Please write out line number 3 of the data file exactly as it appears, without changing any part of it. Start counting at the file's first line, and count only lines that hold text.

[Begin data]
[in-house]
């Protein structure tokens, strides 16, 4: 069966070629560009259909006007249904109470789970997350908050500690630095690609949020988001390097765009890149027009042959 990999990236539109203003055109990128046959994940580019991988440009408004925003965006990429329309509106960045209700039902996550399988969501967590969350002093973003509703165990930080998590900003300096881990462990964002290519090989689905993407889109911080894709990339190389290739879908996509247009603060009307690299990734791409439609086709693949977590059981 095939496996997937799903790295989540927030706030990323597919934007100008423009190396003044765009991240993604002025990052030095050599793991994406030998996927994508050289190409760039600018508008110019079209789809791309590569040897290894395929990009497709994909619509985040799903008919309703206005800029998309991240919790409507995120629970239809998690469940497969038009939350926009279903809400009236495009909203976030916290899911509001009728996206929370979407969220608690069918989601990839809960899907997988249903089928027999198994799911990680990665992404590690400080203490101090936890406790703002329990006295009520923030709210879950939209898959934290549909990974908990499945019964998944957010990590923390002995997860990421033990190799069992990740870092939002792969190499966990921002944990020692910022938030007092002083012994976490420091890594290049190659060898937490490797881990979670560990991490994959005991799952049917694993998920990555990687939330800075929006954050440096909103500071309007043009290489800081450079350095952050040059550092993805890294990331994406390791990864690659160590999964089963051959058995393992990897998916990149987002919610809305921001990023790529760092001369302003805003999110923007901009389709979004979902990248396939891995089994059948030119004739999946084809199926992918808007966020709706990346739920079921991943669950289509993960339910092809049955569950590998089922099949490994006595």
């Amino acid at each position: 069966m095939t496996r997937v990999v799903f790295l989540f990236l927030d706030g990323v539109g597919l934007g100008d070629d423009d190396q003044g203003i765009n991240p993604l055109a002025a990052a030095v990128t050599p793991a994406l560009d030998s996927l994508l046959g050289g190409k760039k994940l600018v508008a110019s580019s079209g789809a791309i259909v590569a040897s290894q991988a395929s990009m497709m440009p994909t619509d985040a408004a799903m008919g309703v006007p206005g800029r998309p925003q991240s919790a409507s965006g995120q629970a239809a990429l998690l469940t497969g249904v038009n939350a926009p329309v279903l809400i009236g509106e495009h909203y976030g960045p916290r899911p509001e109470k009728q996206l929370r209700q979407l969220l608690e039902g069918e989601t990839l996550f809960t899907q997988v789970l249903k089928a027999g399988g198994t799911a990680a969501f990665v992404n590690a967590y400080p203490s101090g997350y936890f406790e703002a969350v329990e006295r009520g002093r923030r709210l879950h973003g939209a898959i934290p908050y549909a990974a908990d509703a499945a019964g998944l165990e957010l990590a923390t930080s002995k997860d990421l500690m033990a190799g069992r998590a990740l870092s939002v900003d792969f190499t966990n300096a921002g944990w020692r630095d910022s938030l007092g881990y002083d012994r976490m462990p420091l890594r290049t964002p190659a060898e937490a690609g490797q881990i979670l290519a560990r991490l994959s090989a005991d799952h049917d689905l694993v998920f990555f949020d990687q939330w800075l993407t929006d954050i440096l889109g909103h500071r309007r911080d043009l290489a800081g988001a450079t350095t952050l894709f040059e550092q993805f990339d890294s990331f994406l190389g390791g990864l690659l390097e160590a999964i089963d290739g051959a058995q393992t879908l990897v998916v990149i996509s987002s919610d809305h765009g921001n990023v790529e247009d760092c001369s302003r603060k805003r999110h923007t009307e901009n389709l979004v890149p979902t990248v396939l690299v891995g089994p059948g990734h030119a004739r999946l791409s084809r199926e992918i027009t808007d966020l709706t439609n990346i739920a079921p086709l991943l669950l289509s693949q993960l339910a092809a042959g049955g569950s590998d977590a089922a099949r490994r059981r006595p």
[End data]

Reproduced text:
């Amino acid at each position: 069966m095939t496996r997937v990999v799903f790295l989540f990236l927030d706030g990323v539109g597919l934007g100008d070629d423009d190396q003044g203003i765009n991240p993604l055109a002025a990052a030095v990128t050599p793991a994406l560009d030998s996927l994508l046959g050289g190409k760039k994940l600018v508008a110019s580019s079209g789809a791309i259909v590569a040897s290894q991988a395929s990009m497709m440009p994909t619509d985040a408004a799903m008919g309703v006007p206005g800029r998309p925003q991240s919790a409507s965006g995120q629970a239809a990429l998690l469940t497969g249904v038009n939350a926009p329309v279903l809400i009236g509106e495009h909203y976030g960045p916290r899911p509001e109470k009728q996206l929370r209700q979407l969220l608690e039902g069918e989601t990839l996550f809960t899907q997988v789970l249903k089928a027999g399988g198994t799911a990680a969501f990665v992404n590690a967590y400080p203490s101090g997350y936890f406790e703002a969350v329990e006295r009520g002093r923030r709210l879950h973003g939209a898959i934290p908050y549909a990974a908990d509703a499945a019964g998944l165990e957010l990590a923390t930080s002995k997860d990421l500690m033990a190799g069992r998590a990740l870092s939002v900003d792969f190499t966990n300096a921002g944990w020692r630095d910022s938030l007092g881990y002083d012994r976490m462990p420091l890594r290049t964002p190659a060898e937490a690609g490797q881990i979670l290519a560990r991490l994959s090989a005991d799952h049917d689905l694993v998920f990555f949020d990687q939330w800075l993407t929006d954050i440096l889109g909103h500071r309007r911080d043009l290489a800081g988001a450079t350095t952050l894709f040059e550092q993805f990339d890294s990331f994406l190389g390791g990864l690659l390097e160590a999964i089963d290739g051959a058995q393992t879908l990897v998916v990149i996509s987002s919610d809305h765009g921001n990023v790529e247009d760092c001369s302003r603060k805003r999110h923007t009307e901009n389709l979004v890149p979902t990248v396939l690299v891995g089994p059948g990734h030119a004739r999946l791409s084809r199926e992918i027009t808007d966020l709706t439609n990346i739920a079921p086709l991943l669950l289509s693949q993960l339910a092809a042959g049955g569950s590998d977590a089922a099949r490994r059981r006595p």